Sunday, August 1, 2010
Jelly Belly, the World's #1 Gourmet Jelly Bean
They can rot your teeth. They have little nutritional value. They're not natural, organic, sustainable, or low in carbon footprint. But we love 'em, because they taste so good.
It's our family tradition to stop by the Jelly Belly factory in Fairfield on our way back from Lake Tahoe where we vacation every July. This gives us something to break up the long drive home, and eases the inevitable end-of-vacation letdown.
Stepping into the Jelly Belly factory, shop and restaurant center is like entering a cross between Chuck E. Cheese's and the candy store of your childhood dreams. It's meant to get your children and the child in you excited, and it works. Where else can you get a piece or pizza or a hamburger in a jelly bean shape? The factory tour line can snake out with a wait time of almost an hour, but where else can you indulge your Willy Wonka candy factory fantasies? For us the highlight is the large shop which offers every kind of Jelly Belly you know about, lots you've never heard of, all kinds of branded merchandise, chocolate candies, and even lower priced Belly Flops, the jelly beans that came out misshapen but still taste great.
We have to set some ground rules before we head into the shop. Usually everyone can choose whatever confections they desire, as long as the total amount comes up to about two handfuls. Yep, that seems like a lot and it probably is. The kids fill up their bags with a mix of their favorite flavors. I usually get a pre-packaged bag of whatever strikes my fancy. Last time I tried the pomegranate flavor which I enjoyed not only for its tart, fruity flavor from real pomegranate juice, but also because it has Vitamin C and antioxidants added in. Jelly beans for the health conscious--who woulda thunk? My other favorite flavors include raspberry, black licorice, tangerine, and sizzling cinnamon.
Brad goes for the unusual, including buttered popcorn and jalapeno. To me the buttered popcorn flavor tastes bizarre. It just doesn't translate well from the original food to jelly bean form. And forget about the jalapeno for me, although Brad loves them and often gets jalapenos on his pizzas, in his omelets, and in his burgers.
Jacob's favorites include black licorice, sizzling cinnamon, and mint mint chocolate chocolate chip. Valerie has a hard time choosing favorites but loves lemon lime, root beer, and tutti-fruitti, while Amanda's up for most flavors like watermelon, bubble gum, and green apple.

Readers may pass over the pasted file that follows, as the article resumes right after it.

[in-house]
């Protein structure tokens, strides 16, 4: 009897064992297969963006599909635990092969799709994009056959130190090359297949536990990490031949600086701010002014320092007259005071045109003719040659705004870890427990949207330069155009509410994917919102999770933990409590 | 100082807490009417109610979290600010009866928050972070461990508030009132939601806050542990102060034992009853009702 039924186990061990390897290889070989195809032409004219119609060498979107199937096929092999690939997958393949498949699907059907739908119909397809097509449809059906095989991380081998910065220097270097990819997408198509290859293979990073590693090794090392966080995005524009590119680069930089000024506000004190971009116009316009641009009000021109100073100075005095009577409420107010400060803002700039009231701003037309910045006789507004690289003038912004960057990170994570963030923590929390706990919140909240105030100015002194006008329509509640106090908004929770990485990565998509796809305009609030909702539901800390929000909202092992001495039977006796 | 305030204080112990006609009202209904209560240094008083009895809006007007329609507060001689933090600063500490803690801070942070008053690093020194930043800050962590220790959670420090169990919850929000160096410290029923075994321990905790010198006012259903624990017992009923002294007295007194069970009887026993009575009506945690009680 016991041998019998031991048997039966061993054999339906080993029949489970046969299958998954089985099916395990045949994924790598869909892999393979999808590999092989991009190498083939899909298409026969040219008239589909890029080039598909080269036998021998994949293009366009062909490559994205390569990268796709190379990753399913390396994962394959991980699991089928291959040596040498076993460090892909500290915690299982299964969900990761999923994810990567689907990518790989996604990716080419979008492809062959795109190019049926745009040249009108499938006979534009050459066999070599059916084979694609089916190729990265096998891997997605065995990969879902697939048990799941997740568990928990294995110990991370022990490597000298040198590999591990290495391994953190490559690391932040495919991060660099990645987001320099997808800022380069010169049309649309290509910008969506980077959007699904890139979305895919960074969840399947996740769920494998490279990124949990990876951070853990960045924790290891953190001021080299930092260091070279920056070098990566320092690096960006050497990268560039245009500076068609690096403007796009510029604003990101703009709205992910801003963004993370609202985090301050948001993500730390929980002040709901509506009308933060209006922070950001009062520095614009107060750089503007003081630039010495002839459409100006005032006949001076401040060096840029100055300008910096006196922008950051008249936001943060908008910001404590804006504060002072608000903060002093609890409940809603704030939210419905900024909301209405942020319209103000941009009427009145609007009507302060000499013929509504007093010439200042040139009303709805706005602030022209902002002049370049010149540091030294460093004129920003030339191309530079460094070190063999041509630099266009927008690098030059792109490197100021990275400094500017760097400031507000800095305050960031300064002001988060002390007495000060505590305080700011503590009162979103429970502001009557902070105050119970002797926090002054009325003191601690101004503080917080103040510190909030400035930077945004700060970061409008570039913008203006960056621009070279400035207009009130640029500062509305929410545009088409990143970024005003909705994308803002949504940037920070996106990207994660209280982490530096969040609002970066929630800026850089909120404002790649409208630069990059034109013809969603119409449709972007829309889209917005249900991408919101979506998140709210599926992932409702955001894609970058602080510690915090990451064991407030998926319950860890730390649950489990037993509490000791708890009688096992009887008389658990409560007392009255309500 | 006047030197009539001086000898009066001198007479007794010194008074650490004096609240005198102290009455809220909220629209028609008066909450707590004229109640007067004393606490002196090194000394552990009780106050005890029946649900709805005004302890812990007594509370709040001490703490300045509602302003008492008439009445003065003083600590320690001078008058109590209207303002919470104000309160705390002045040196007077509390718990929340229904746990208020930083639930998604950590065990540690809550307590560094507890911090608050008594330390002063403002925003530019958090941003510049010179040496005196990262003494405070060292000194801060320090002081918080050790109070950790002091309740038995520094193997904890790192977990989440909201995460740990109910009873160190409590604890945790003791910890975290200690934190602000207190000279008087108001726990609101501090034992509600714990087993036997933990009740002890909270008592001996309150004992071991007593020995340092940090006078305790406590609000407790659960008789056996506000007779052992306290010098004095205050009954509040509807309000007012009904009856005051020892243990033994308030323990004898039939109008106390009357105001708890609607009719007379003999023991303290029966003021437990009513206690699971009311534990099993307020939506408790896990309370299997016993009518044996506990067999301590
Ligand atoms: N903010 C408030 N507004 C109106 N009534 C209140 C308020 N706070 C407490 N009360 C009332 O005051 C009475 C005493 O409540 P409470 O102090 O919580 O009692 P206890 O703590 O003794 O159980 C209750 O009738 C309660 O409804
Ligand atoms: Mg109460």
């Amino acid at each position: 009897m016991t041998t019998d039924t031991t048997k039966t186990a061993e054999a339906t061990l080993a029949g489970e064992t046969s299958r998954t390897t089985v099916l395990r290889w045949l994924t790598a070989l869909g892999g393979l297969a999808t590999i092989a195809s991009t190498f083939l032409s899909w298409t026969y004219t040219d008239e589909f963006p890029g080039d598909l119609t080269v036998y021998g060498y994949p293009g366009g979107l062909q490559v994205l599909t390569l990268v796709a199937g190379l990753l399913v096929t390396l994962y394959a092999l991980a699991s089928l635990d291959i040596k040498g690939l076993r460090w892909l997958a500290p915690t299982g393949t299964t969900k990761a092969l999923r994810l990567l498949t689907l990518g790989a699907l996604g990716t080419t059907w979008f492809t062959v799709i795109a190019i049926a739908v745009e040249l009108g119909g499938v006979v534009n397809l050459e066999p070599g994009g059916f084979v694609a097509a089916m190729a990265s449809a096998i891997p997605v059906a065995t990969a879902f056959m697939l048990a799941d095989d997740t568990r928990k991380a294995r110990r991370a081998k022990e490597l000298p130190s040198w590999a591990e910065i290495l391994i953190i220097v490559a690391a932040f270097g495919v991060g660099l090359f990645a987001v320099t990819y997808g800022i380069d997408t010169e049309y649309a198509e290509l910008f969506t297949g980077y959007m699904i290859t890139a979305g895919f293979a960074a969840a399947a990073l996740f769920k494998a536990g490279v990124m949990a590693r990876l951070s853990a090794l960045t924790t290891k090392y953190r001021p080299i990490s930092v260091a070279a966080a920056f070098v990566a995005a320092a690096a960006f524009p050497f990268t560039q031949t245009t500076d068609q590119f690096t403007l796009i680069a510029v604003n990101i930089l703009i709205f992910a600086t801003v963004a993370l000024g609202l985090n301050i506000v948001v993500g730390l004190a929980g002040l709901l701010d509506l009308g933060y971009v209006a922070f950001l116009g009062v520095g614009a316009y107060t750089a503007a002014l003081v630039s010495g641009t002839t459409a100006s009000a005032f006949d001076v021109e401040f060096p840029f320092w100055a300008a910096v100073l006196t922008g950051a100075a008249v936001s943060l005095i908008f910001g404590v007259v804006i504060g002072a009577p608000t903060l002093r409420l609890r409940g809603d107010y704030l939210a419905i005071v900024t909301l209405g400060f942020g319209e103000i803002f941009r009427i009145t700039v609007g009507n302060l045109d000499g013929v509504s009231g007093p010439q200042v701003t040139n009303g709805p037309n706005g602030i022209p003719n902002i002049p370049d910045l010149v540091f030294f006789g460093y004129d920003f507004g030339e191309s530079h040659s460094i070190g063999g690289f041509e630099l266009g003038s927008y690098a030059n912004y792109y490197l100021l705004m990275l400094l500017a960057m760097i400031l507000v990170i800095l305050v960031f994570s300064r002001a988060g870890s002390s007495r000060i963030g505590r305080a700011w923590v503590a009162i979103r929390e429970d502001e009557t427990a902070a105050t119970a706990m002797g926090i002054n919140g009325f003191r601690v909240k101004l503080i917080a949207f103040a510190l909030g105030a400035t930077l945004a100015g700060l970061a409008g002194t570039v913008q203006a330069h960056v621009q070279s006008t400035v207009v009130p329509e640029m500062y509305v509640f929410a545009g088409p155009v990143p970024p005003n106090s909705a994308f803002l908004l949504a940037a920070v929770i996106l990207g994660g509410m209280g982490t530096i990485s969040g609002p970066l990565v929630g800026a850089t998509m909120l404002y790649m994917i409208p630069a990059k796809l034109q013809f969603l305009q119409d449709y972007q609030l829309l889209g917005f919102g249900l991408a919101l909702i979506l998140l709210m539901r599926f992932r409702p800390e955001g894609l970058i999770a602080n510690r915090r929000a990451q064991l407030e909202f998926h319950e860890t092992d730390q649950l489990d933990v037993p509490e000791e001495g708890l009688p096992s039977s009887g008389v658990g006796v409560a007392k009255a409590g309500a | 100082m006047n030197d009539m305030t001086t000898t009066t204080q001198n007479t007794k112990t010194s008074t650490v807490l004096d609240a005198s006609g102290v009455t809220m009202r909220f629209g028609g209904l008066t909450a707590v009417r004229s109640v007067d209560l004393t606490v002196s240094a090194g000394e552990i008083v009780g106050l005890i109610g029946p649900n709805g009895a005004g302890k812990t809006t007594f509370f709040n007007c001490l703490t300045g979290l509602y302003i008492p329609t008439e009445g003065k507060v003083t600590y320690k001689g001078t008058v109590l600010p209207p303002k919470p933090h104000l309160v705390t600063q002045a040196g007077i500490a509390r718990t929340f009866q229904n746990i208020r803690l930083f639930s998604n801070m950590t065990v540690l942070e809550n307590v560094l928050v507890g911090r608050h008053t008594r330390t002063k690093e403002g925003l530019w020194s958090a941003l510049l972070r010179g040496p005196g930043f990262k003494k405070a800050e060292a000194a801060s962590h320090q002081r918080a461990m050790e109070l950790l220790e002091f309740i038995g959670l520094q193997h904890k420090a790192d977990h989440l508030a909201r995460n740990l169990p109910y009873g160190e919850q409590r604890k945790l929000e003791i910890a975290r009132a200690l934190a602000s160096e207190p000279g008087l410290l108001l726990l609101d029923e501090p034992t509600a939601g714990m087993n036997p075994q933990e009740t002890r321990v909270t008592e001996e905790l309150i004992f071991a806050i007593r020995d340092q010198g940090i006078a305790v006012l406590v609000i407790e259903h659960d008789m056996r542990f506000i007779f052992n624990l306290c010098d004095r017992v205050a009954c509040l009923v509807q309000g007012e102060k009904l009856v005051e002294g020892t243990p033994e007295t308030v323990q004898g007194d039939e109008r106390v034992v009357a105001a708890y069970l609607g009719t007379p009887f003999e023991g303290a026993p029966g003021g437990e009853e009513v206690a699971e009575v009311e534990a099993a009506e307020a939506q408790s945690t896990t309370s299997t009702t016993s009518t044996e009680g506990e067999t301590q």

Not only does Jelly Belly offer its fifty regular flavors, it also has extended its offerings to include Sports Beans (to give exercisers some carbs and electrolytes), Cold Stone Creamery ice cream flavors, Sunkist fruit flavors, Cocktail Classics, and BeanBoozled trick flavors. BeanBoozled jelly beans are nauseatingly brilliant when you think about it, with each normal flavor having a lookalike disgusting twin. The top banana flavored bean has an evil twin that tastes like pencil shavings. The trick is to know which is which without actually having to taste barf, skunk, rotten egg, or booger flavors. I remember once Brad's father Brian bravely tried a barf flavored Jelly Belly. He declared it sweet and tasty, and laughed at himself since he knew his sense of taste obviously wasn't as acute as it used to be!
It's also fun to experiment with Jelly Belly recipes which require combining different flavored beans to create something different. Did you know eating two cappuccino beans, one cream soda bean, and one chocolate pudding bean equals tiramisu flavor?
Jelly Belly has a fascinating history, a classic American success story. The brothers Gustav and Albert Goelitz emigrated from Germany and bought a candy store in Illinois in 1869. The family's second generation invented Candy Corn around the turn of the century. In 1960, the family's fourth generation based in Oakland expanded the company to include jelly beans and America's first gummi bears. The first eight Jelly Belly flavors were born in 1976: Very Cherry, Licorice, Lemon, Cream Soda, Tangerine, Green Apple, Root Beer, and Grape. Gustav Goelitz's descendants continue to make more than a hundred kinds of candies over 140 years after the brothers arrived in the U.S.
So if you're driving back from Lake Tahoe or Sacramento and want something sweet and fun, try some candy from the Jelly Belly factory and shop in Fairfield or the standalone shop in the Nut Tree shopping center. Your mouth will be happy.